For this is, according to the booklet, “*Falstaff* in a new version by Tony Britten,” with the director’s name in huge font and below, barely in letter-size a third as big, “based on the opera by Verdi and Boito.” But Verdi and Boito might not object, as they could fairly claim any success this film version has and shrug off its less worthy aspects. After all, that same Tony Britten not only rewrote the libretto, but reorchestrated the score for a small ensemble, as well as serving, of course, as director.
Again, this is a filmed version, with the singers moving their lips to the pre-recorded soundtrack. Britten has set the action in a suburban (or borderline rural) golf club. Sir John has planted himself at the tiny club bar, with his two “henchmen” Bardolf and Pistol at a table nearby. Fenton is the golf pro, and the housewives are dedicated to the sport. Britten’s skill with the camera and his actors makes the film initially quite entertaining. Characters are well-delineated, and the seedy ambiance of this far-lying, older sport resort suits the action well enough. Even as a librettist, while no Boito, Britten has a fine ear for matching English inflection to Verdi’s rhythm’s, and some of the updating is fairly witty (the merry wives refer to themselves as “desperate housewives”). By the time of Sir John’s first date with the ladies, however, a sort of adolescent, sniggering approach to sexuality, familiar to US viewers through, say, “The Benny Hill Show,” curdles the cream, as it were. Sir John, instead of being dumped in the river, gets dumped in a trash dump. He reappears with a soiled baby diaper stuck to his back, and then pulls the corpse of a furry varmint from his pants. Well, many people found “The Benny Hill Show” uproarious, so…to each his own soiled baby diaper.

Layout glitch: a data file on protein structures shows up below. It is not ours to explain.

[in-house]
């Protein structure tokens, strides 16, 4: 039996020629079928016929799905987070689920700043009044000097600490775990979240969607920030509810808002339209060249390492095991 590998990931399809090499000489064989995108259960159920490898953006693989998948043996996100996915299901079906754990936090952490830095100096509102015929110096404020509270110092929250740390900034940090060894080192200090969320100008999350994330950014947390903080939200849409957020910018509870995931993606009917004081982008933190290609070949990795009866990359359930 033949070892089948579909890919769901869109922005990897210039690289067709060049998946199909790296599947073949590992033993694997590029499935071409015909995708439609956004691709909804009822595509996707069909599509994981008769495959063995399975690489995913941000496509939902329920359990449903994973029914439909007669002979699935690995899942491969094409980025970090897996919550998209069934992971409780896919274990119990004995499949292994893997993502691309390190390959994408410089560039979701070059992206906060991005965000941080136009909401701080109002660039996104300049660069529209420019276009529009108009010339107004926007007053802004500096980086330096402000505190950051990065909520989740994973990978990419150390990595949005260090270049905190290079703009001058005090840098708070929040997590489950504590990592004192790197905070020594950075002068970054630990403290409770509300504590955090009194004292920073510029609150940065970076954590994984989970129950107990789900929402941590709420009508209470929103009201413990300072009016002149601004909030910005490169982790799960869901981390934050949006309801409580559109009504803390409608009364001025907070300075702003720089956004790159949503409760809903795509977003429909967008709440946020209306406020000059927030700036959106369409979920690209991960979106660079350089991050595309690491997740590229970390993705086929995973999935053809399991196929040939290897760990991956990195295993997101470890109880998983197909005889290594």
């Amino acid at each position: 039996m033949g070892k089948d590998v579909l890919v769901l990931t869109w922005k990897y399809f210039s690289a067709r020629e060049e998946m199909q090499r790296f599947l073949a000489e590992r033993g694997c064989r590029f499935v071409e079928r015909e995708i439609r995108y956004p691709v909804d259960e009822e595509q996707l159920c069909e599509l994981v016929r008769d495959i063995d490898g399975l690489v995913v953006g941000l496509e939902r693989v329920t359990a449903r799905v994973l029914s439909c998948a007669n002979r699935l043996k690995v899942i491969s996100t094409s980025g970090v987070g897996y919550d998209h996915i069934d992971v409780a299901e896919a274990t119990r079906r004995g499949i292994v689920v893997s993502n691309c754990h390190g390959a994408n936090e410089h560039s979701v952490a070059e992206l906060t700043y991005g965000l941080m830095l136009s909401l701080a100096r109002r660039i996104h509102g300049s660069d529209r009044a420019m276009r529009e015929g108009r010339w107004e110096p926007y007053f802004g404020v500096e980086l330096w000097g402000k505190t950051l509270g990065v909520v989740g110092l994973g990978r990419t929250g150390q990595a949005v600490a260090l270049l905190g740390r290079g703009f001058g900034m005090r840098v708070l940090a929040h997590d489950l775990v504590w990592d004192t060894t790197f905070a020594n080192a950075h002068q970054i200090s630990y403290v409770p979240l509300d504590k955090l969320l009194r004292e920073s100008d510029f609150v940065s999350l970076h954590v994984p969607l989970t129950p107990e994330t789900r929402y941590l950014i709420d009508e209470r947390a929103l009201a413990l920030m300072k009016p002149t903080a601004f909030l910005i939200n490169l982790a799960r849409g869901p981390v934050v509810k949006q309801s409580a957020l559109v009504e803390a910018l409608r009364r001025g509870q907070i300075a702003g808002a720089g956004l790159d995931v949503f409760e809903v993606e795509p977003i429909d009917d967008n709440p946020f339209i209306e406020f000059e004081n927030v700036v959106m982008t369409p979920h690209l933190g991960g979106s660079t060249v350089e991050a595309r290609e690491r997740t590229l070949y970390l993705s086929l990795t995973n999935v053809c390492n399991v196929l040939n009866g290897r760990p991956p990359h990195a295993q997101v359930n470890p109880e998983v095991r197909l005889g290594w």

Purists will undoubtedly object, but Britten’ reorchestration captures much of the inventive charm of Verdi’s original. A keyboard lays down the basic harmonic fabric, and a small group of chirpy winds supplies the light-hearted thrust of Verdi’s score. Only in the final credits is there a credit for music direction (Jonathan Gill). The singers, whom the director admits were chosen more for their acting ability than vocal prowess, range from decent (Ian Jervis’s Sir John, Jan Hartley’s Alice Ford) or acceptable (Julian Forsyth’s Ford, Andy Morton’s Fenton) to strained (Katie Lovell’s Nanetta, especially at her top) and hooty (Marilyn Cutt’s Miss Quickly). They all get the words across efficiently, which is good, since there are no subtitles in any language offered by the disc. Words do tend tend to blur in ensemble numbers, unsurprisingly.
The booklet has no information on the score or the musicians whatsoever, although it has room for the director to expound on both the opera and his vision of it. A tiresome “making of” documentary adds little to interest to the set.
So, this *Falstaff* is well-filmed, amusingly acted, and adequately sung for the most part. If Britten hadn’t resorted to the lowbrow humor, his “new version” of Verdi and Boito’s masterwork could have made itself an enjoyable “addendum.” But as said above, to those who have to hold their sides when “Are You Being Served?” comes on the telly, no such objection will interfere with the tittering.
image_description=Giuseppe Verdi: Falstaff adapted by Tony Britten
product_title=Giuseppe Verdi: Falstaff adapted by Tony Britten
product_by=John Falstaff (Ian Jervis); Alice Ford (Jan Hartley); Francis Ford QC (Julian Forsyth); Doctor Cajus (Simon Butteriss); Bardolph: (Daniel Gillingwater); Pistol (Simon Masterton Smith); Mrs Quickly (Marilyn Cutts); Meg Page (Rosamund Shelley); Nanetta Ford (Katie Lovell); Fenton (Andy Morton).
product_id=Signum Vision SIGDVD001 [DVD]